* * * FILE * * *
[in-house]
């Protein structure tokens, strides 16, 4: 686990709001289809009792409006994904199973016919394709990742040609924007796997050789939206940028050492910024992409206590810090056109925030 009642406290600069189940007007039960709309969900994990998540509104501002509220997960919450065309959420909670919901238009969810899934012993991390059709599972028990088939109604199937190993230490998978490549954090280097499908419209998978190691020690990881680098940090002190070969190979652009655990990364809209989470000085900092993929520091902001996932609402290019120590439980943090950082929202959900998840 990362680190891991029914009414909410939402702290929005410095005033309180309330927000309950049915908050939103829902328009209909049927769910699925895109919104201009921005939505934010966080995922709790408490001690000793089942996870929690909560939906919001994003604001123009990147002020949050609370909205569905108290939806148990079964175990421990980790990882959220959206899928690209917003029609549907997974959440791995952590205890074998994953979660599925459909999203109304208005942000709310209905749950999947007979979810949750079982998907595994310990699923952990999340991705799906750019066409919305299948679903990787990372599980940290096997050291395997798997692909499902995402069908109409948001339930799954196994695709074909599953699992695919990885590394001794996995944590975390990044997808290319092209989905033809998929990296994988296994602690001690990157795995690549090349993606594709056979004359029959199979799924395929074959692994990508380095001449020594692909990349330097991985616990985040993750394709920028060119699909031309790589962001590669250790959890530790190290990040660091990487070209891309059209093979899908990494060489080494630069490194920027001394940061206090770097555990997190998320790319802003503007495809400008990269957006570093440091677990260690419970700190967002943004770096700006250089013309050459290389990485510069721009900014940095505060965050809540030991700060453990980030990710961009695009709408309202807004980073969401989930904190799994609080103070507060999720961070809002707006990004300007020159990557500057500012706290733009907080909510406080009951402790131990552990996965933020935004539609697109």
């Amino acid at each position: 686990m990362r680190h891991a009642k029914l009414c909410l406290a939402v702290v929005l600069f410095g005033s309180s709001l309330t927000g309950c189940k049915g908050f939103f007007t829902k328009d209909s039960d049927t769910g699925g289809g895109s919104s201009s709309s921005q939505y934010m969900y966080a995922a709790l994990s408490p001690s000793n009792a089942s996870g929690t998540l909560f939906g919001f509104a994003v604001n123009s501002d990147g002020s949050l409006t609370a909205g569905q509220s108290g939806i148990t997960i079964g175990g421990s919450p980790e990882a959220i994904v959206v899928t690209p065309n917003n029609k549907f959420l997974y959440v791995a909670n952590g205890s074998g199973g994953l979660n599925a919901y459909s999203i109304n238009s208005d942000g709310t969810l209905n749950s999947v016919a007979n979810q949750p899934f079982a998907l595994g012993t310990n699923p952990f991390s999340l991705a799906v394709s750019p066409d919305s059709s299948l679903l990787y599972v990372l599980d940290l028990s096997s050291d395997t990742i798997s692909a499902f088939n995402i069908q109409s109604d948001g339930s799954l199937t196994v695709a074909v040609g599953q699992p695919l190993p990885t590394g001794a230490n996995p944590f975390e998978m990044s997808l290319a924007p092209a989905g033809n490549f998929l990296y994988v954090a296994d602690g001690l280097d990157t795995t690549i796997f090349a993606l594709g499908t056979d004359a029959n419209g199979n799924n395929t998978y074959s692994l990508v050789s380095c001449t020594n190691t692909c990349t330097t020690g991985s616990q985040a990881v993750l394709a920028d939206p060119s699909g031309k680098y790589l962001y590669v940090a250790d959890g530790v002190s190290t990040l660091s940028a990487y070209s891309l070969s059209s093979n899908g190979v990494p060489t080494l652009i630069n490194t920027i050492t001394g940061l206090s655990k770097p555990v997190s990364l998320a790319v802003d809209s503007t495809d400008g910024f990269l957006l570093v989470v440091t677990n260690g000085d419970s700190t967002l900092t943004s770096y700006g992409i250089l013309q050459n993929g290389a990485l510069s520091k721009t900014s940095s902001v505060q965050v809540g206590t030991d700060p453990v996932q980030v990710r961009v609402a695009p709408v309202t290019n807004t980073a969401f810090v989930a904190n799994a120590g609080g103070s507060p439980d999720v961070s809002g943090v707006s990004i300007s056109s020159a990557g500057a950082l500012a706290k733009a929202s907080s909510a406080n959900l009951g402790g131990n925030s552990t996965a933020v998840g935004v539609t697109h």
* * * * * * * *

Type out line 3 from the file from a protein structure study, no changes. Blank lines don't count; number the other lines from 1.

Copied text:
């Amino acid at each position: 686990m990362r680190h891991a009642k029914l009414c909410l406290a939402v702290v929005l600069f410095g005033s309180s709001l309330t927000g309950c189940k049915g908050f939103f007007t829902k328009d209909s039960d049927t769910g699925g289809g895109s919104s201009s709309s921005q939505y934010m969900y966080a995922a709790l994990s408490p001690s000793n009792a089942s996870g929690t998540l909560f939906g919001f509104a994003v604001n123009s501002d990147g002020s949050l409006t609370a909205g569905q509220s108290g939806i148990t997960i079964g175990g421990s919450p980790e990882a959220i994904v959206v899928t690209p065309n917003n029609k549907f959420l997974y959440v791995a909670n952590g205890s074998g199973g994953l979660n599925a919901y459909s999203i109304n238009s208005d942000g709310t969810l209905n749950s999947v016919a007979n979810q949750p899934f079982a998907l595994g012993t310990n699923p952990f991390s999340l991705a799906v394709s750019p066409d919305s059709s299948l679903l990787y599972v990372l599980d940290l028990s096997s050291d395997t990742i798997s692909a499902f088939n995402i069908q109409s109604d948001g339930s799954l199937t196994v695709a074909v040609g599953q699992p695919l190993p990885t590394g001794a230490n996995p944590f975390e998978m990044s997808l290319a924007p092209a989905g033809n490549f998929l990296y994988v954090a296994d602690g001690l280097d990157t795995t690549i796997f090349a993606l594709g499908t056979d004359a029959n419209g199979n799924n395929t998978y074959s692994l990508v050789s380095c001449t020594n190691t692909c990349t330097t020690g991985s616990q985040a990881v993750l394709a920028d939206p060119s699909g031309k680098y790589l962001y590669v940090a250790d959890g530790v002190s190290t990040l660091s940028a990487y070209s891309l070969s059209s093979n899908g190979v990494p060489t080494l652009i630069n490194t920027i050492t001394g940061l206090s655990k770097p555990v997190s990364l998320a790319v802003d809209s503007t495809d400008g910024f990269l957006l570093v989470v440091t677990n260690g000085d419970s700190t967002l900092t943004s770096y700006g992409i250089l013309q050459n993929g290389a990485l510069s520091k721009t900014s940095s902001v505060q965050v809540g206590t030991d700060p453990v996932q980030v990710r961009v609402a695009p709408v309202t290019n807004t980073a969401f810090v989930a904190n799994a120590g609080g103070s507060p439980d999720v961070s809002g943090v707006s990004i300007s056109s020159a990557g500057a950082l500012a706290k733009a929202s907080s909510a406080n959900l009951g402790g131990n925030s552990t996965a933020v998840g935004v539609t697109h």